How to substitute an empty string (or null) for a concise default string in Scala

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I have a method that returns a String. I want to substitute it with a default value such as "<empty>" if it returns an empty string or null. Let's assume its name is getSomeString, it is an expensive operation so I can call it only once, and I can't change its return type to Option[String]. For now, I'm doing the following:

val myStr = {
  val s = getSomeString
  if (s == null || s.isEmpty) "<empty>" else s
}

Is there a simpler way to achieve the same thing?


Given an expensive function:

scala> def s(i: Int): String = i match { case 0=>null case 1=>"" case 2=>"hi" }
s: (i: Int)String

I think this is easy to read and free of overhead, cf this in the wild:

scala> def q(i: Int) = s(i) match { case ""|null => "<empty>" case x => x }
q: (i: Int)String

scala> q(0)
res3: String = <empty>

scala> q(1)
res4: String = <empty>

scala> q(2)
res5: String = hi

To my eyes, this is not as expressive, even with minimalist punctuation:

scala> Option(s(0)) filterNot (_.isEmpty) getOrElse "<empty>"
res6: String = <empty>

Moreover, contrast the cost in anonfun classes for the closures and additional method invocations:

scala> :javap -
  Size 1161 bytes
  MD5 checksum 765f5f67b0c574252b059c8adfab1cf0
  Compiled from "<console>"
[...]
         9: getstatic     #26                 // Field scala/Option$.MODULE$:Lscala/Option$;
        12: getstatic     #31                 // Field .MODULE$:L;
        15: iconst_0
        16: invokevirtual #35                 // Method .s:(I)Ljava/lang/String;
        19: invokevirtual #39                 // Method scala/Option$.apply:(Ljava/lang/Object;)Lscala/Option;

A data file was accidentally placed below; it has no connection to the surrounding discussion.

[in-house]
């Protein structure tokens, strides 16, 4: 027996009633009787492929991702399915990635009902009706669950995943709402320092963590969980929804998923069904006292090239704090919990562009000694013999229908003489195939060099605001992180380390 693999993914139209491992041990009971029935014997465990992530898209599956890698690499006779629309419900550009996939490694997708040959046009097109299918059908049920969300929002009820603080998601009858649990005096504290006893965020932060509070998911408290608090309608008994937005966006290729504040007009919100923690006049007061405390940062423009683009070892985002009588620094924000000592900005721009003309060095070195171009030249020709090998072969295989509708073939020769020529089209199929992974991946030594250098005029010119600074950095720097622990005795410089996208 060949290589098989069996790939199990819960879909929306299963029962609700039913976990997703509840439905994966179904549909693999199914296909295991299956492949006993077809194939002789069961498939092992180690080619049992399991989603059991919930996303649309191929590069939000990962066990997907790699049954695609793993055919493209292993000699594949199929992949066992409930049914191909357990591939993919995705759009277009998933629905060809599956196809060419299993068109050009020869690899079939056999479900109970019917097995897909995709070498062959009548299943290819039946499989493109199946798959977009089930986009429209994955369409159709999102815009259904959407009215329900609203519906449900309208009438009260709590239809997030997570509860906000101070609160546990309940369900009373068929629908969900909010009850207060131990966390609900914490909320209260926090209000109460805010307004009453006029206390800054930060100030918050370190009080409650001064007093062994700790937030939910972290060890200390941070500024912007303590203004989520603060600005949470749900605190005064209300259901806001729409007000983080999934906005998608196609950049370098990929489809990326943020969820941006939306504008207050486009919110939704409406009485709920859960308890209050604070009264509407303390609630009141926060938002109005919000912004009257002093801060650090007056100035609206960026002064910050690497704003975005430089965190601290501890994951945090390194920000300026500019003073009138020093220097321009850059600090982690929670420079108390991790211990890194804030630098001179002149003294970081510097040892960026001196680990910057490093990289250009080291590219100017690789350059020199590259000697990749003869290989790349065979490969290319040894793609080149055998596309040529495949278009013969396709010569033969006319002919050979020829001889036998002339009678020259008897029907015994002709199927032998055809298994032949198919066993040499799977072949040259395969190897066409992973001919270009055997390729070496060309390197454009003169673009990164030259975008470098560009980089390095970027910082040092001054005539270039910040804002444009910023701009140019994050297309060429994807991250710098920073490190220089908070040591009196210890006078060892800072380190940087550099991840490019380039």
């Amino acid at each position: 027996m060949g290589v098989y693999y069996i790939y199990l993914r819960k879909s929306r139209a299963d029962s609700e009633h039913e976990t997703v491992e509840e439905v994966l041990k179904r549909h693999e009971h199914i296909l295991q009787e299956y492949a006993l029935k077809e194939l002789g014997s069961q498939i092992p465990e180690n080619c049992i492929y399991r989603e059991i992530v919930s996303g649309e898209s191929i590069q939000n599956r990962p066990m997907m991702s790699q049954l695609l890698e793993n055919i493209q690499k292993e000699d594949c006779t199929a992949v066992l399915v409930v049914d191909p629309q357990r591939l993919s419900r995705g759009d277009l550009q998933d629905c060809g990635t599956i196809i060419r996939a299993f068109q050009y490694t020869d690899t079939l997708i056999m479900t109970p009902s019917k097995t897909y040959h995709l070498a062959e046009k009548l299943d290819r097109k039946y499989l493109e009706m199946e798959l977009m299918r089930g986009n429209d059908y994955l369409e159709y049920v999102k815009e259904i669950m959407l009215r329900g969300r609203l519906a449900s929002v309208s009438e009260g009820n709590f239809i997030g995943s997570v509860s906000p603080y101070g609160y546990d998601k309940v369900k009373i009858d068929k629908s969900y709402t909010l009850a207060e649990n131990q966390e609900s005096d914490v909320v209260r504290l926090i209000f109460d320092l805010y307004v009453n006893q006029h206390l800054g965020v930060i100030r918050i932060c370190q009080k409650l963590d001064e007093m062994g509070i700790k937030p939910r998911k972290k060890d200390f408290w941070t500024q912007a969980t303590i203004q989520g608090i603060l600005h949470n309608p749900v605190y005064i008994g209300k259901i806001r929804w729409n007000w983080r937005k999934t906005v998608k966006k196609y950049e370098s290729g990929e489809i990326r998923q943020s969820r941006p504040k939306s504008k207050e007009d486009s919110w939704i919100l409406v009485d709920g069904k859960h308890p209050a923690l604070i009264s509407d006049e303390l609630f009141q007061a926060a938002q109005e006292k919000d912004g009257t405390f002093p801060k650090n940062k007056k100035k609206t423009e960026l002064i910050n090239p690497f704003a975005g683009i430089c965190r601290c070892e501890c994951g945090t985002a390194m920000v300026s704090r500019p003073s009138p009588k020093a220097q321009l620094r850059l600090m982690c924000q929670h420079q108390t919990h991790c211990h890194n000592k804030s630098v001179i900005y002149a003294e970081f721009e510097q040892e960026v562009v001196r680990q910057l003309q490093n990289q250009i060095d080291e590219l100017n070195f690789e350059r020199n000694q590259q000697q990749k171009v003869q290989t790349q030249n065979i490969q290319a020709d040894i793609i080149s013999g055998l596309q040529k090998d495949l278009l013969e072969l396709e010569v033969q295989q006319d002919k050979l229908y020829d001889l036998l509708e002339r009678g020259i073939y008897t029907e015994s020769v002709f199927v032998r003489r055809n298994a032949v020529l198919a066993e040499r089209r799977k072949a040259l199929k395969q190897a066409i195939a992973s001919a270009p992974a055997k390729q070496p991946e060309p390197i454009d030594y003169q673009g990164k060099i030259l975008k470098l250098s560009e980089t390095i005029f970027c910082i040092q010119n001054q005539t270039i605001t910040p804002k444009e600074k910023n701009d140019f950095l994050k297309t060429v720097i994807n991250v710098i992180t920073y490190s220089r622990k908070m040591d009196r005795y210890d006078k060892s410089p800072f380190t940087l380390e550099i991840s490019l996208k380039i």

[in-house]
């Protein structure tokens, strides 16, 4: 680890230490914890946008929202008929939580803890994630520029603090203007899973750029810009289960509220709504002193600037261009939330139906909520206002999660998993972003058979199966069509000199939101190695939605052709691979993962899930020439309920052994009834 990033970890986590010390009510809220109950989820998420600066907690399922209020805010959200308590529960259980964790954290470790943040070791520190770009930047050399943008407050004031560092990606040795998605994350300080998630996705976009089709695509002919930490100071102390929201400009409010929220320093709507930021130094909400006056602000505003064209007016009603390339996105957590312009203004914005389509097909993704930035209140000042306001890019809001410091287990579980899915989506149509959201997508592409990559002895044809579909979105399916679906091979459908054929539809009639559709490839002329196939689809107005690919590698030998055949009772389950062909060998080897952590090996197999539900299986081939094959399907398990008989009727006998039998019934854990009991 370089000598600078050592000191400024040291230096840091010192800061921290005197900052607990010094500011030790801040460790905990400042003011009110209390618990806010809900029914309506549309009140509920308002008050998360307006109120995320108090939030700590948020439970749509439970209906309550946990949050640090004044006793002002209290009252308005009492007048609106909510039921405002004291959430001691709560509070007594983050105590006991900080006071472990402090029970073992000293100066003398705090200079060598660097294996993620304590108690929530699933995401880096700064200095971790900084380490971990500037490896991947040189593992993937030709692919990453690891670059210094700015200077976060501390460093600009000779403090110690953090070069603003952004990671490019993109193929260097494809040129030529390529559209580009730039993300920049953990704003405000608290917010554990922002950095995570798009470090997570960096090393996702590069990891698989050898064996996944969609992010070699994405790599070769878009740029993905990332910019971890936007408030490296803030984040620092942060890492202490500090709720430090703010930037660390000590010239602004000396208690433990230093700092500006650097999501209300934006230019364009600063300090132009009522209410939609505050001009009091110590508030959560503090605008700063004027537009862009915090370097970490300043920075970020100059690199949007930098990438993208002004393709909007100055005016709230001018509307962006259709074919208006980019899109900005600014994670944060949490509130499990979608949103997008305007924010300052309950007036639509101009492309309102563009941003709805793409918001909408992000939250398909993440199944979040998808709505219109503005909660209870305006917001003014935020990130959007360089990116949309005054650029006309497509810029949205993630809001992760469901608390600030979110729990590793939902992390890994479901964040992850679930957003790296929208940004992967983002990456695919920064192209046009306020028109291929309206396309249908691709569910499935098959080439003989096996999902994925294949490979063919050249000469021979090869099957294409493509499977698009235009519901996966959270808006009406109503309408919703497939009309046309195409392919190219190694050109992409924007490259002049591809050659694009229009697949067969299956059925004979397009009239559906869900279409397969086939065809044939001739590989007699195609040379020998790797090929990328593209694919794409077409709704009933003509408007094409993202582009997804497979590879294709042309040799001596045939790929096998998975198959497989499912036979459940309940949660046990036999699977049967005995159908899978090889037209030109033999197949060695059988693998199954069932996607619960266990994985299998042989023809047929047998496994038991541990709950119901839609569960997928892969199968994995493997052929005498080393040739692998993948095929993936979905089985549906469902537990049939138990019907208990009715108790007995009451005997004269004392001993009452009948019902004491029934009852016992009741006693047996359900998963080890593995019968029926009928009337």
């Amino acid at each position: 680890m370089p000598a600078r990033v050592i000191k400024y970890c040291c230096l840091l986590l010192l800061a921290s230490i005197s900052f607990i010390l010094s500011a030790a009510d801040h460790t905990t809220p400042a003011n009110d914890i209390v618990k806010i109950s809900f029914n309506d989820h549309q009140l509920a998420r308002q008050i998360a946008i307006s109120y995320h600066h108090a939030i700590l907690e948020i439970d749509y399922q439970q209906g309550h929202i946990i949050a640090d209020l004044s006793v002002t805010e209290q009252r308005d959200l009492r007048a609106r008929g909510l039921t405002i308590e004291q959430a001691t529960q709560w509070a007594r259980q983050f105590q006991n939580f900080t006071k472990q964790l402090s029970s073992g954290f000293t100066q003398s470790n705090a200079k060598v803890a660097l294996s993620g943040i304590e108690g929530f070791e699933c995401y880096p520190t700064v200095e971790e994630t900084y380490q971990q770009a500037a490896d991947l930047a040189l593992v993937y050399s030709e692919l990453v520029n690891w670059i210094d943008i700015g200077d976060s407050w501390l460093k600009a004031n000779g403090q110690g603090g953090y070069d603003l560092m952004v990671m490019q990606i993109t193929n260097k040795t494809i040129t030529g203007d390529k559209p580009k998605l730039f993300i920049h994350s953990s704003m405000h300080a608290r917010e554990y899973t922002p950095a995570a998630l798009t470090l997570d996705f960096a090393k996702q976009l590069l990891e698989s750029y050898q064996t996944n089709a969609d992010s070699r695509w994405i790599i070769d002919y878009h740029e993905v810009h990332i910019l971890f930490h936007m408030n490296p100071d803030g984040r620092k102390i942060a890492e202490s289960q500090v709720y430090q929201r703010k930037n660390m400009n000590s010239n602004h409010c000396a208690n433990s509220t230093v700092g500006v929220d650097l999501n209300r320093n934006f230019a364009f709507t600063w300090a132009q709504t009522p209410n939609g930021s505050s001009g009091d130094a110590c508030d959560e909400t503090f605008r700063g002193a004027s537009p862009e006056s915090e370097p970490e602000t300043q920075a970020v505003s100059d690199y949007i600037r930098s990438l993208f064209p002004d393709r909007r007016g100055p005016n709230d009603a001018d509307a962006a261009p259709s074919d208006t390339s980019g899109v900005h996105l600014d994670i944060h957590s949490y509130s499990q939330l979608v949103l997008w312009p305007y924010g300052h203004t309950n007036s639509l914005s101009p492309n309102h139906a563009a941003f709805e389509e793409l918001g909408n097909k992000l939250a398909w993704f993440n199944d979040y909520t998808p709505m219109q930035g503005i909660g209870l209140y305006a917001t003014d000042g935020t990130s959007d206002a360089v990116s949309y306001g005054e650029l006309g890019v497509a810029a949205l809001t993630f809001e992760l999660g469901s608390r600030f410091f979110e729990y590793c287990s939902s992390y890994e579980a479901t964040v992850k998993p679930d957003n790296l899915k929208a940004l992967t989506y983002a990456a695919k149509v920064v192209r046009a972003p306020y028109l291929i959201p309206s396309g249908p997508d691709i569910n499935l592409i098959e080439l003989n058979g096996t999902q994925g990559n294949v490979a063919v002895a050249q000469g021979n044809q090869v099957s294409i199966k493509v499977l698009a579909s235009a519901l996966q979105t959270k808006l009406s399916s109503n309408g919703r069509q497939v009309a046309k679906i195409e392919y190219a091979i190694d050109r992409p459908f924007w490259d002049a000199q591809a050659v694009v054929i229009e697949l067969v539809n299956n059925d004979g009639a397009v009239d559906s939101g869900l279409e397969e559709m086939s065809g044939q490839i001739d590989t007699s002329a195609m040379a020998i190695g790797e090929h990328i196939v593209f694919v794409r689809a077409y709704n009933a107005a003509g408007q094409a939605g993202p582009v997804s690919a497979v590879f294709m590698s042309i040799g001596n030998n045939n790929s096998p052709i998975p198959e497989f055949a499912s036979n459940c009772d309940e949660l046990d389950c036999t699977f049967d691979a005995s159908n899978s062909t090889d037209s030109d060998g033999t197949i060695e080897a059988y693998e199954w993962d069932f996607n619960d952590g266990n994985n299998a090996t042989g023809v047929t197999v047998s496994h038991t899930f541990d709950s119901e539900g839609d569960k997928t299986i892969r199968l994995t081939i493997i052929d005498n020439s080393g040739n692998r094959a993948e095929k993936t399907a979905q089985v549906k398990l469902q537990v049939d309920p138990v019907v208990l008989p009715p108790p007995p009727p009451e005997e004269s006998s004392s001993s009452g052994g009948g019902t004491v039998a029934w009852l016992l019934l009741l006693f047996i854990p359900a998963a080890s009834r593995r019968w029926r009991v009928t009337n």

22: new           #41                 // class $anonfun$1
        25: dup
        26: invokespecial #42                 // Method $anonfun$1."<init>":()V
        29: invokevirtual #48                 // Method scala/Option.filterNot:(Lscala/Function1;)Lscala/Option;
        32: new           #50                 // class $anonfun$2
        35: dup
        36: invokespecial #51                 // Method $anonfun$2."<init>":()V
        39: invokevirtual #55                 // Method scala/Option.getOrElse:(Lscala/Function0;)Ljava/lang/Object;
        42: checkcast     #57                 // class java/lang/String
        45: putfield      #17                 // Field res6:Ljava/lang/String;

The pattern match is generally just an if-else, smaller and faster (even considering that it doesn't optimise s == "" to s.isEmpty):

scala> :javap -r #q
  public java.lang.String q(int);
    flags: ACC_PUBLIC
    Code:
      stack=2, locals=5, args_size=2
         0: getstatic     #19                 // Field $line3/$read$$iw$$iw$.MODULE$:L$line3/$read$$iw$$iw$;
         3: iload_1
         4: invokevirtual #22                 // Method $line3/$read$$iw$$iw$.s:(I)Ljava/lang/String;
         7: astore_3
         8: ldc           #24                 // String
        10: aload_3
        11: invokevirtual #28                 // Method java/lang/Object.equals:(Ljava/lang/Object;)Z
        14: ifeq          22
        17: iconst_1
        18: istore_2
        19: goto          33
        22: aload_3
        23: ifnonnull     31
        26: iconst_1
        27: istore_2
        28: goto          33
        31: iconst_0
        32: istore_2
        33: iload_2
        34: ifeq          44
        37: ldc           #30                 // String <empty>
        39: astore        4
        41: goto          47
        44: aload_3
        45: astore        4
        47: aload         4
        49: areturn

But inspired by the other answer, even if I would never take this code home to meet my parents (because it incorrectly converts the value "null" if the expensive function returns it -- though maybe it's a feature to do that), here is a regex:

scala> def p(i: Int) = "" + s(i) replaceAll ("^null$|^$", "<empty>")
p: (i: Int)String

The "" + s(i) is a shorthand for String.valueOf, which of course produces the String "null" for a null reference value. I appreciate SO's ability not only to generate quick answers to questions, but to encourage some out-of-the-box thinking.